BIC: “Brexit and the Law: What comes next?”

BIC: “Brexit and the Law: What comes next?”

Press Release Dr Marcio Borlenghi Fasano,

At the Palace of Westminster, in Committee Room 10 on February 12th, 2020, the British-Italian Conservative organised an event aimed to try to shed some light onto what could happen with future legislations between the EU and the UK.The conference was chaired by Maurizio Bragagni and Simon Blagden (BIC Chairman and Deputy Chairman respectively) at the kind invitation of Alberto Costa MP (BIC Honorary President) who proposed the Amendment to the Brexit Deal that led to his forced resignation from a Government position. The amendment, however, was later positively voted on by the government. Alberto said: “the rights of EU citizens and UK citizens will be guaranteed perpetually and underpinned by international law. My job will be to monitor the technicalities of how the Government will set those guaranties into law.”

The special guest was Simon Davis, President of the Law Society England and Wales, who talked about how the profession was organising to cope with the aftermath of Brexit and what it might mean for the legal profession, mentioning that “what happens next depends a great extent on you and those like you outside this room. By you, I mean Politicians, Lawyers, Business Representatives, and Activists.”Followed by Maria Memoli, Law Society Council Member, who said: “this is a very tense time for the citizens, businesses, and member states” and is worried about the divergence of views between UK and EU. “Time is short. The transition finishes at the end of the year. In large parts of the economy, people rely on advice and the support of solicitors.”She was followed by Alessandro Belluzzo, President of the Italian Chamber of Commerce, who talked about the impact of Brexit and the hope that future negotiations would allow more rather than less opportunities for UK industries for trade.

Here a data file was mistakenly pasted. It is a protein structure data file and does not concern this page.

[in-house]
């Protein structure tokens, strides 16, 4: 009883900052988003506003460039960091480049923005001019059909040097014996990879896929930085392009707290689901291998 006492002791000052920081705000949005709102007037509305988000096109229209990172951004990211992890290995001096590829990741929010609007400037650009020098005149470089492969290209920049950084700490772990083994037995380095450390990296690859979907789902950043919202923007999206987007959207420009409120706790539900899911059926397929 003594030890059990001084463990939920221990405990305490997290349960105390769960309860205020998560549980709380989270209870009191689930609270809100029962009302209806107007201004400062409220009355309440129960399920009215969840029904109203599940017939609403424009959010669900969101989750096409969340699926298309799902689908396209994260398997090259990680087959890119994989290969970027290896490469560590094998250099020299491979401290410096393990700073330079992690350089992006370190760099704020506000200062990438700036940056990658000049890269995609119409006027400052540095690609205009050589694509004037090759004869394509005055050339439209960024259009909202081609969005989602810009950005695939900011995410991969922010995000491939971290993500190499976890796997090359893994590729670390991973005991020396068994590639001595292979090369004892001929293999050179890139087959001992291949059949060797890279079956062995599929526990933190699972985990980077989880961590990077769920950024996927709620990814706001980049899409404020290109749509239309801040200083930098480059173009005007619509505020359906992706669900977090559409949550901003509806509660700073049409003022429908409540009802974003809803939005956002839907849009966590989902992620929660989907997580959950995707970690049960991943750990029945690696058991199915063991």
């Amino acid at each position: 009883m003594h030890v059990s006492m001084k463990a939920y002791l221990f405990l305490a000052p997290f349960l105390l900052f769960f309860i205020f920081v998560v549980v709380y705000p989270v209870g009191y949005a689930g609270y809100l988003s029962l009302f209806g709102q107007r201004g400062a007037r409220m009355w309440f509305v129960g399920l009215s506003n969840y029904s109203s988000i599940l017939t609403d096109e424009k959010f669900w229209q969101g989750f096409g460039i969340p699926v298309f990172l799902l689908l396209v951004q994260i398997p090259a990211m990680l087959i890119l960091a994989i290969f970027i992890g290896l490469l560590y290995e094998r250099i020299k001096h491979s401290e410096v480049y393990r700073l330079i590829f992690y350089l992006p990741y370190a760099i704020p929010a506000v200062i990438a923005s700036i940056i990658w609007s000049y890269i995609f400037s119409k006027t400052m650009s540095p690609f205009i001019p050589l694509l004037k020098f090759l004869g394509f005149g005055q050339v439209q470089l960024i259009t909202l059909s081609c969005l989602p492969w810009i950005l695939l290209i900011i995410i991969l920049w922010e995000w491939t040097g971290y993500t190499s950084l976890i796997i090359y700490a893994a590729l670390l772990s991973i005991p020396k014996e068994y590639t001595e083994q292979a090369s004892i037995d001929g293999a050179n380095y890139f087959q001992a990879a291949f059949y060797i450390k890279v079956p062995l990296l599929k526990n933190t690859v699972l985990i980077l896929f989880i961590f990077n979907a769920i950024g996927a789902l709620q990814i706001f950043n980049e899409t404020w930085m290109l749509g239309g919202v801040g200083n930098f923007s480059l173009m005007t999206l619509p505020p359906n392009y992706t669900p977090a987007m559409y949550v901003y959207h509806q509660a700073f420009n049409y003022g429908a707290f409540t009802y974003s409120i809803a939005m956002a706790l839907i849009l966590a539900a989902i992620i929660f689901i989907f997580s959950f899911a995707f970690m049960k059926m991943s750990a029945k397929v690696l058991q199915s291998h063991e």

Then, Gerardo Aprovitolo (a partner in the London law firm of ADL Solicitors) talked about the problems facing European SMEs post-Brexit, the various free trade models that had been proposed, and how he hoped negotiations might conclude in the best possible way to allow companies based either in the UK or Europe to continue to trade with its partners after Brexit.

He was followed by Angela McFarlane, Market Development Director and Chairof Brexit Task Force, IQVIA, who gave a very interesting talk about how the UK leads theworld in clinical trials and the importance of this industry, how the European Medicines Agency had been removed from the UK to the Netherlands over Brexit (and the problems that had ensued), and how the industry in the UK might remain able to continue to provide services (which mainly relied on the free flow of data) within the EU.

Sara Alessandrini, a criminal defence solicitor and partner at O’Keeffe Solicitors, then talked about how changes with the European Arrest Warrant had already occurred and the challenges that lay ahead to continue to provide security with cross-border cooperation on law enforcement.The last speaker, Professor Mark Watson-Gandy, a Barrister at Three Stone Chambers,talked about insolvency laws and how these might change and evolve outside the EU. There was then a short question and answer section, followed by closing remarks by Dr Maurizio Bragagni.

Many speakers commented on the particular needs for continuation of trade services with the EU, noting that most public interest seemed to be in trade in goods, whichhave much less influence on our balance of trade with the EU, and the hope that the British Government would recognise how important the service sector was to the UK economy.

Ideated and organised by Christian Vinante Giovannini, Gerardo Aprovitolo, Maria Memoli, and Eleonara Gorla, the event was extremely well-attended with over one hundred guests in a very relaxed atmosphere, despite the-high calibre of both speakers and invitees.